A lot of the transfer window talk at Stamford Bridge has been around Chelsea‘s need for a new centre-forward.
With Gonzalo Higuain finally secured on a loan deal and with Alvaro Morata leaving to Atletico Madrid it would appear, on paper at least, that a solution has been found.
With Chelsea reportedly blocking any departure to Bayern Munich for teenager Callum Hudson-Odoi, attention has moved to the defence where both Juventus and Borussia Dortmund are believed to be interested in signing Danish central defender Andreas Christensen.
And with Chelsea thought to be looking to activate a buy-back clause on Bournemouth defender Nathan Ake, it makes sense for us to do some tactical analysis and compare the two players and conclude whether Christensen being should be sold to make room for the talented Dutch international.
Let us start with looking at this season’s player profiles for each player.
We can see here that Christensen has only featured once for Maurizio Sarri this season. This was in the comfortable 3-0 win over Sheffield Wednesday in the FA Cup.
Since Sarri’s arrival leading to Chelsea playing with a back four, Christensen has found himself out of the picture behind David Luiz and Antonio Rudiger.
Nathan Ake has become an integral part of Eddie Howe’s Bournemouth defence playing in 23 matches so far this season.
Being left-footed and preferring the left-hand side of a defensive two or three, Ake immediately feels like he may have been earmarked as a successor to David Luiz who is still holding out for a two-year extension to his contract which expires in the summer.
Ake is less physically imposing than Christensen as you can see in their respective heights.
What do the statistics say?
We’ve pulled statistics from their professional careers to date.
The data is focusing on their defensive statistics. In his career so far, Christensen is winning 4.69 defensive duels per 90 at a completion % of 25.8%.
He also wins 3.98 aerial duels per 90 at a completion % of 63.8%.
You can also see that Christensen makes 5.77 interceptions per 90.
Of course, these statistics mean very little unless you have something to compare them to.
Straight away, you can see that Ake is producing more output than Christensen.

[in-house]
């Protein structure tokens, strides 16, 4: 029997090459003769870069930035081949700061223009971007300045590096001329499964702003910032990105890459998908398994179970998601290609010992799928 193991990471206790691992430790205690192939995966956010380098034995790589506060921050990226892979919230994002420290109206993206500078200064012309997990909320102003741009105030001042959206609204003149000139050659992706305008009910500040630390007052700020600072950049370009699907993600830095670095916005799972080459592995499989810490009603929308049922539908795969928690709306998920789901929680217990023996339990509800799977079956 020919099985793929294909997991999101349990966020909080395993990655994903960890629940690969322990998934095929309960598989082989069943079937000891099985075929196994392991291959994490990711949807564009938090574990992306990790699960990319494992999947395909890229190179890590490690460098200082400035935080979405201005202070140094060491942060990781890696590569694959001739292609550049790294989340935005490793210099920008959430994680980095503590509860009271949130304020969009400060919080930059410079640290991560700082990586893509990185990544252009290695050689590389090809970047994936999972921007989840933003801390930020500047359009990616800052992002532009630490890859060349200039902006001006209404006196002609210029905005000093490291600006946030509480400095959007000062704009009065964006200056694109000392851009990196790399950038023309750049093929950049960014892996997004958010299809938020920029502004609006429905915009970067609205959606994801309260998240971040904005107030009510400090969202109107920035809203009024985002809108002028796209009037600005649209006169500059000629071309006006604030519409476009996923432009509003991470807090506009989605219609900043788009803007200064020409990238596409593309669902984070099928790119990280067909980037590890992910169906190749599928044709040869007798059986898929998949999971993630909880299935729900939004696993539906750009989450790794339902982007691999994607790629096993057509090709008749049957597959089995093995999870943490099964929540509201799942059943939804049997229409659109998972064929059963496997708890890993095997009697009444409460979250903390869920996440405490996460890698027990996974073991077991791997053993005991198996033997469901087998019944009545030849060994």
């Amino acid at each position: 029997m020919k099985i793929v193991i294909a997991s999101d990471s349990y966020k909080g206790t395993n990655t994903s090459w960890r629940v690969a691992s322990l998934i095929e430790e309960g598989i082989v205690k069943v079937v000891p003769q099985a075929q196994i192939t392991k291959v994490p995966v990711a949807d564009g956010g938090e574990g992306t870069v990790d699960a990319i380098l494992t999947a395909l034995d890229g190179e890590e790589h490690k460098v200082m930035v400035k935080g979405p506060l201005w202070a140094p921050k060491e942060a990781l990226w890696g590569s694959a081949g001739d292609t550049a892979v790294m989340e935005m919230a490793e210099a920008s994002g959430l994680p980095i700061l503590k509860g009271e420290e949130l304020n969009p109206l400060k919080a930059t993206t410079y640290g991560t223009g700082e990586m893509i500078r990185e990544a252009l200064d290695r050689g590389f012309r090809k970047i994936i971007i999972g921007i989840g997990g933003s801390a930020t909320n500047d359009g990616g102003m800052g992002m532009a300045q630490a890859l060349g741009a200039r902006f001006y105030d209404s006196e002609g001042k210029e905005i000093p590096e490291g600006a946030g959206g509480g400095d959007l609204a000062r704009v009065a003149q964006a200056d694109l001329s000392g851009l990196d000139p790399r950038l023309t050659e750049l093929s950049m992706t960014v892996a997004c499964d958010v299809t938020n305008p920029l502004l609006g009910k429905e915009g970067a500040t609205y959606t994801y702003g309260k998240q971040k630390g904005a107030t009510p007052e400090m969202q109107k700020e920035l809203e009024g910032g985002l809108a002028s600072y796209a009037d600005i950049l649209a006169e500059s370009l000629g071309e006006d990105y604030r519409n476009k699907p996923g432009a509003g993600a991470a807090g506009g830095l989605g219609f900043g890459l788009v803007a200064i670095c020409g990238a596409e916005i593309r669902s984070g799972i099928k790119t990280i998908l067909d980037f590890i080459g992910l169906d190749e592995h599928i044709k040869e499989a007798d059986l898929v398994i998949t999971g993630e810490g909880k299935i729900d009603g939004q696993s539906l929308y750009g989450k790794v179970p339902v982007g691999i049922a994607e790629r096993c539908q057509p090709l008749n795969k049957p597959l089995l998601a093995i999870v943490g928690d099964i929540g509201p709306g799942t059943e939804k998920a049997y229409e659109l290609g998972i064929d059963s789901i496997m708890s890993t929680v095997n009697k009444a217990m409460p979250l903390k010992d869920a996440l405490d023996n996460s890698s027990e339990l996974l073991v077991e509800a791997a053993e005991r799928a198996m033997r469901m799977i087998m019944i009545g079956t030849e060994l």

He wins more defensive and aerial duels per 90 than his Chelsea rival, but his completion % is lower.
Now, we can look at this two ways. Is he getting the opportunity to win more duels because he is under more defensive pressure at Bournemouth and, equally, is his lower completion % to be expected as he is at a lower rank team? My gut feeling here, and I know we are not really supposed to bring judgement to the table when looking at data, would say yes – the fact that Ake is in the same ball-park as Christensen on those two KPIs given he is playing for a lower ranked side has to be very positive.
Ake also makes more interceptions per 90 than Christensen and, once again, I feel this is valid for the same reasons above.
The point of this analysis was to work out whether Chelsea would be wise to sell Andreas Christensen to Juventus or Borussia Dortmund and then look to bring back Nathan Ake.
It is believed that Ake’s buy-back clause is around £40m.
Realistically, Juventus and Borussia Dortmund are not going to be spending that kind of money on Christensen.
So is there value in Chelsea selling Christensen for, say, £20m and then spending double on Ake?
If they see Ake as a genuine starter who replaces Luiz in the not-too-distant future then a net spend of £20m on him could be considered good value in the current market.
Christensen is clearly not a player in the Sarri mould otherwise he would have kept his place following the transition from Antonio Conte to the current regime.
But then, you have to ask, what have elite clubs like Juventus and Borussia Dortmund seen in the player that makes him an attractive target? Other than the fact he is a player that could well be very undervalued in the current market.
In the same way that a net spend of £20m on Nathan Ake, a player playing week in week out for Bournemouth could be considered a good deal for Chelsea you can understand why Juve and Dortmund would be interested in a young player with Premier League experience and a hunger to prove himself again for fee of around the £20m mark.
In many ways, it makes sense for all parties.
Whether it happens or not is another matter entirely.
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